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I Stand By My Point That International Trade Is No Net Destroyer of Jobs

Here’s a letter to a pro-free-trade correspondent – one of many who wrote to alert me to the extant objections to my recent New York Times op-ed on trade and job churn:

Mr. Dan Shevlin

Mr. Shevlin:

Thanks.  I’m indeed aware of David Autor’s (and Kevin Drum’s) objections to my recent New York Times op-ed on trade and job losses.  I’ll likely soon post a detailed response on my blog.  But let me here offer a whiff of what will be a principal part of my response.

Autor and Drum insist that the 2.4 million American jobs that Autor and his co-authors identify as being destroyed by trade with China – and that I mention in my op-ed – is a net figure and, hence, evidence against the validity of my point that we should not worry about the particular jobs destroyed by trade because ordinary job churn in America routinely destroys far more jobs than are destroyed by Americans’ trade with non-Americans.  That is, Autor and Drum claim that, as a result of Americans’ trade with the Chinese, there are today in America, contrary to my argument, on net 2.4 million fewer jobs.  But in fact the nationwide employment changes in America estimated by Autor, et al., are only inferred from industry and regional changes in employment.  This inference, I believe, is unjustified.  I don’t doubt that employment in U.S. industries and regions that are heavily exposed to Chinese imports is on net lower as a result of these imports.  Yet contrary to Autor, et al.s’ claim, this fact implies neither a flaw in classic trade theory nor that overall U.S. employment is lower.

First, more U.S. imports allow Americans to export more as foreigners spend their additional dollar earnings here.  But these additional exports need not come from the regions most affected by imports.  Also, because imports reduce domestic prices and, thus, increase Americans’ disposable incomes, imports allow each American to buy more goods and services not only from nearby producers but also from producers in regions of America distant from his or her home.  Finally, jobs in the U.S. are created also because more U.S. imports permit more foreign investment in the U.S. – and such foreign investment might well occur in regions other than those most exposed to imports.  The resulting employment gains are ones that classic trade theory demands be counted against any employment losses caused by imports.  Yet by focusing only on the industries and regions directly affected by Chinese imports (including industries upstream and downstream from the directly affected American firms), Autor and his co-authors miss these offsetting employment gains.*  Being so dispersed and coming through countless different channels – many of which are several steps removed from trade with China – a large number of these created jobs are practically impossible to detect with econometric tools.  This fact, however, does not make these jobs less real.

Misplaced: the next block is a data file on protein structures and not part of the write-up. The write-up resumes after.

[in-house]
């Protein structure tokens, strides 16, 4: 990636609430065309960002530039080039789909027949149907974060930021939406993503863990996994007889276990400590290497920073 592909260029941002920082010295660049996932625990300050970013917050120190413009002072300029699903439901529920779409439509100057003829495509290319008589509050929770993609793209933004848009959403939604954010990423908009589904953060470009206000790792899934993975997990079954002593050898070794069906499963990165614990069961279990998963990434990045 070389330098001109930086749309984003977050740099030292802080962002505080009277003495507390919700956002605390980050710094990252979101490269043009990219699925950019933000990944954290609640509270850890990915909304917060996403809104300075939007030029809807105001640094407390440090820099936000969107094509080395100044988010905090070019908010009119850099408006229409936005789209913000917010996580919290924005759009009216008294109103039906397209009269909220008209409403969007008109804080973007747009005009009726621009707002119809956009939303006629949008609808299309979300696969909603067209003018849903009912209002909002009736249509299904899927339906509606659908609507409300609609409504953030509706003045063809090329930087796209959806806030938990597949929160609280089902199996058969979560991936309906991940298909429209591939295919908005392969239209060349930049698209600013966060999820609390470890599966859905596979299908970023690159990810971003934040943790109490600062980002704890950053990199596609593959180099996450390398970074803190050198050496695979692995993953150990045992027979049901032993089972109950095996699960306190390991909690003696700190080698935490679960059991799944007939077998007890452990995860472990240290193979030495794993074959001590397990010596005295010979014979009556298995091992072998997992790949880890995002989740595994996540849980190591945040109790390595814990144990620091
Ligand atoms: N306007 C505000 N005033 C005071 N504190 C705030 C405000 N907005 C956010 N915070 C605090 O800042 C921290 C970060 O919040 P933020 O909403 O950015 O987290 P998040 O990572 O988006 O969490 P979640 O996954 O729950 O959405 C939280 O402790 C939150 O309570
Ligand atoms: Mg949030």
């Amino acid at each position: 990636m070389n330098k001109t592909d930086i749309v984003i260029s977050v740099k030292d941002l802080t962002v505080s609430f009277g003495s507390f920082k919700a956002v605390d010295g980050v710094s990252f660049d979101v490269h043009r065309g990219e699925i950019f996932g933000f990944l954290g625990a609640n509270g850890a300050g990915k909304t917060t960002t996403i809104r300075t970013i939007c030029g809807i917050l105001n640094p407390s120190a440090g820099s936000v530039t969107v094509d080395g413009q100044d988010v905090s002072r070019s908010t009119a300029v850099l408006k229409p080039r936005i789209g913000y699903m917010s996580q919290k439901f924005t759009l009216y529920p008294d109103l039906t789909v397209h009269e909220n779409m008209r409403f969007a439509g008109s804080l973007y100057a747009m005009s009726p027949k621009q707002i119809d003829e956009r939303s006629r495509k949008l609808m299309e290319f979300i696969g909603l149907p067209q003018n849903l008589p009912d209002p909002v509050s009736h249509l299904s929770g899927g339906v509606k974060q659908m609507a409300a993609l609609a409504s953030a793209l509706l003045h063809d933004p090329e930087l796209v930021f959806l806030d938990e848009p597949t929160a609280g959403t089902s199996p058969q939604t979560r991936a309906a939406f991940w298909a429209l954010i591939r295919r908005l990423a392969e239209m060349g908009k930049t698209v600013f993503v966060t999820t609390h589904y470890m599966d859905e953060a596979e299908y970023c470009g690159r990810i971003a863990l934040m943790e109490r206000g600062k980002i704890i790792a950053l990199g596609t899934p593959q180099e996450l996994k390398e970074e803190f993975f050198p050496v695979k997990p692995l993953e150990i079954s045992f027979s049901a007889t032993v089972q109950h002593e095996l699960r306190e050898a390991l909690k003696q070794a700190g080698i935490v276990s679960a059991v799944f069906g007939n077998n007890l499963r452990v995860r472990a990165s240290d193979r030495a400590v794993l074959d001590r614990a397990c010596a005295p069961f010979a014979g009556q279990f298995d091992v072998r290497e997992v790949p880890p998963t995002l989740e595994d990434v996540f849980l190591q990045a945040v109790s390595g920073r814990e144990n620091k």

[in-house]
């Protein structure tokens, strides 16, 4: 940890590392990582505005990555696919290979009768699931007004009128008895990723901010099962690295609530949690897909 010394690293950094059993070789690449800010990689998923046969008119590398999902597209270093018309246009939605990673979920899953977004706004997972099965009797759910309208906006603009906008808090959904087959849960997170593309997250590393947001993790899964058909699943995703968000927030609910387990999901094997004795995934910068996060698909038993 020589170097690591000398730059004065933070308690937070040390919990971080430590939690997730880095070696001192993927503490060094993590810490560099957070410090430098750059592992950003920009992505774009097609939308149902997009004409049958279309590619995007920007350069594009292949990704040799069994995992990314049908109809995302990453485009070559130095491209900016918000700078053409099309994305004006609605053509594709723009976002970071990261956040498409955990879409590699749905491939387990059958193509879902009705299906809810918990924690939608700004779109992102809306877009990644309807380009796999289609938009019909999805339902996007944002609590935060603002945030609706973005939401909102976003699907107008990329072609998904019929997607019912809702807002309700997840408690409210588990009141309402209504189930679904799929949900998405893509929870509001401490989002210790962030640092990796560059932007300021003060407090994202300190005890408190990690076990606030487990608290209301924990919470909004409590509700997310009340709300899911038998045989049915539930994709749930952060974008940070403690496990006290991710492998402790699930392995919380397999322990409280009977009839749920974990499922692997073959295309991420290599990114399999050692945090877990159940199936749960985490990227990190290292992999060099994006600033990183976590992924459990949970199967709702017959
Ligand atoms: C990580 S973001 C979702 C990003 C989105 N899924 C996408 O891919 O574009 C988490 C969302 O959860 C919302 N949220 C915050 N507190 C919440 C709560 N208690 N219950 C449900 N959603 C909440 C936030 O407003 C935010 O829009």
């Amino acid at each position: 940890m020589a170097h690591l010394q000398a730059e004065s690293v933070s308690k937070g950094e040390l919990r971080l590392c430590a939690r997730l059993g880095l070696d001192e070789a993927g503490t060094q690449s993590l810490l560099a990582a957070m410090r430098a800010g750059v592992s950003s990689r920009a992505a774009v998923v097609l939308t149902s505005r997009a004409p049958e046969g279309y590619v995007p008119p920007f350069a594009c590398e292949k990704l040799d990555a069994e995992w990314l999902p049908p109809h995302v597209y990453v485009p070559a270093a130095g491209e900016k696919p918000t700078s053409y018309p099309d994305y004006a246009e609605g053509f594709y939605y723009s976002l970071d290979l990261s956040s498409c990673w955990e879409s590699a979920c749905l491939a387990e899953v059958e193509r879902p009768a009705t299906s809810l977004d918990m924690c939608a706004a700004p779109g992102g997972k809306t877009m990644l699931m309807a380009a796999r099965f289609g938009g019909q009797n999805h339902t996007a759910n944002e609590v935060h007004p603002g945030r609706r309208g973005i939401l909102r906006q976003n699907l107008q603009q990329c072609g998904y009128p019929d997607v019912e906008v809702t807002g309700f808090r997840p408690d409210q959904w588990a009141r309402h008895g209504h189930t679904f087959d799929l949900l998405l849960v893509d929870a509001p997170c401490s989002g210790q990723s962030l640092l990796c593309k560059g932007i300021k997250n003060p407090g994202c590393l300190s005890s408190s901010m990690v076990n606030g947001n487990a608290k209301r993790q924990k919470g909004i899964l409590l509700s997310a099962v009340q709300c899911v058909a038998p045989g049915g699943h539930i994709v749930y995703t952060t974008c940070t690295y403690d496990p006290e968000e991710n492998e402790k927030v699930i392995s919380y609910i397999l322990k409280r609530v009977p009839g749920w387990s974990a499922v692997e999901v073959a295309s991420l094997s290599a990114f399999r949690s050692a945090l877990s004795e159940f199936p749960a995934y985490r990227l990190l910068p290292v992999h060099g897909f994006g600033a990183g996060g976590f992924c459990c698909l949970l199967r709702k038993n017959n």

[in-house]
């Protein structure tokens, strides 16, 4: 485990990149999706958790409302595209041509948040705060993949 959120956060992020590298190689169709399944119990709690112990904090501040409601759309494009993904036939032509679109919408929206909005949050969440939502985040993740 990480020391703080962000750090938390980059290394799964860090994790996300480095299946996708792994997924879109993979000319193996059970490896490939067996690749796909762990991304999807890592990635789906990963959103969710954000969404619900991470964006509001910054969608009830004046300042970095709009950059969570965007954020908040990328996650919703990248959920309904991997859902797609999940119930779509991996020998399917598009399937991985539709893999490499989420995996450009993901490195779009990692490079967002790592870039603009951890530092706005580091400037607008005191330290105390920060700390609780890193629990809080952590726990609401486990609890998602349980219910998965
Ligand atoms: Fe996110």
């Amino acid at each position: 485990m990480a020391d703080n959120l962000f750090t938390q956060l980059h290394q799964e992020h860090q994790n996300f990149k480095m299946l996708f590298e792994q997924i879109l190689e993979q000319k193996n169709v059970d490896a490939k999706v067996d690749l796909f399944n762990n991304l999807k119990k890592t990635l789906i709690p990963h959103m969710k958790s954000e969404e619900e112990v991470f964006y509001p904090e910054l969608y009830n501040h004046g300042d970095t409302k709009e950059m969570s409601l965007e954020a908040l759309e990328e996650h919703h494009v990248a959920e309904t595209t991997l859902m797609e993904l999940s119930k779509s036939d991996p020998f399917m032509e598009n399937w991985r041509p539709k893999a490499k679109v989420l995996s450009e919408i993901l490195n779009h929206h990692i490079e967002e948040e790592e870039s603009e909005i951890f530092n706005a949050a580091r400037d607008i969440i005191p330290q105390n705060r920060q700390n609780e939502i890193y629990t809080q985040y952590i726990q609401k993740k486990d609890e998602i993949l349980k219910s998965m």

A closing observation to strengthen the above conclusion: the core point of my NYT op-ed is that trade plays no special role in destroying particular jobs.  If Autor, et al.s’ findings can be validly extrapolated to conclude that job destruction caused today by trade does indeed reduce net employment nationwide, then it is likely also that job destruction from any other source should have the same negative consequence.  As my op-ed reports, the number of particular jobs destroyed, on average, each month today in the U.S. is 1.75 million, only a small fraction of which are destroyed by imports.  Therefore, if Autor, et al., are correct that labor-market imperfections and other forces are now at work causing particular job losses to translate into net, long-run job losses nationwide, it is a mystery why we do not see the much larger number of particular job losses caused by innovation and by changes in consumer preferences having nothing to do with trade causing far more massive net job losses nationwide.  Yet we see no such thing – thus casting doubt on the claim that increased international trade somehow, alone among all the countless sources of job churn, results in net job loss.

Donald J. Boudreaux
Professor of Economics
Martha and Nelson Getchell Chair for the Study of Free Market Capitalism at the Mercatus Center
George Mason University
Fairfax, VA  22030

* Here’s a key passage from Autor, et al. (although their paper should be read in full): “The national industry estimates exclude reallocation and aggregate demand effects, whereas the CZ [commuting zones – that is, regional] estimates exclude the national component of these two effects, as well as nonlocal input-output linkages.” [page 228]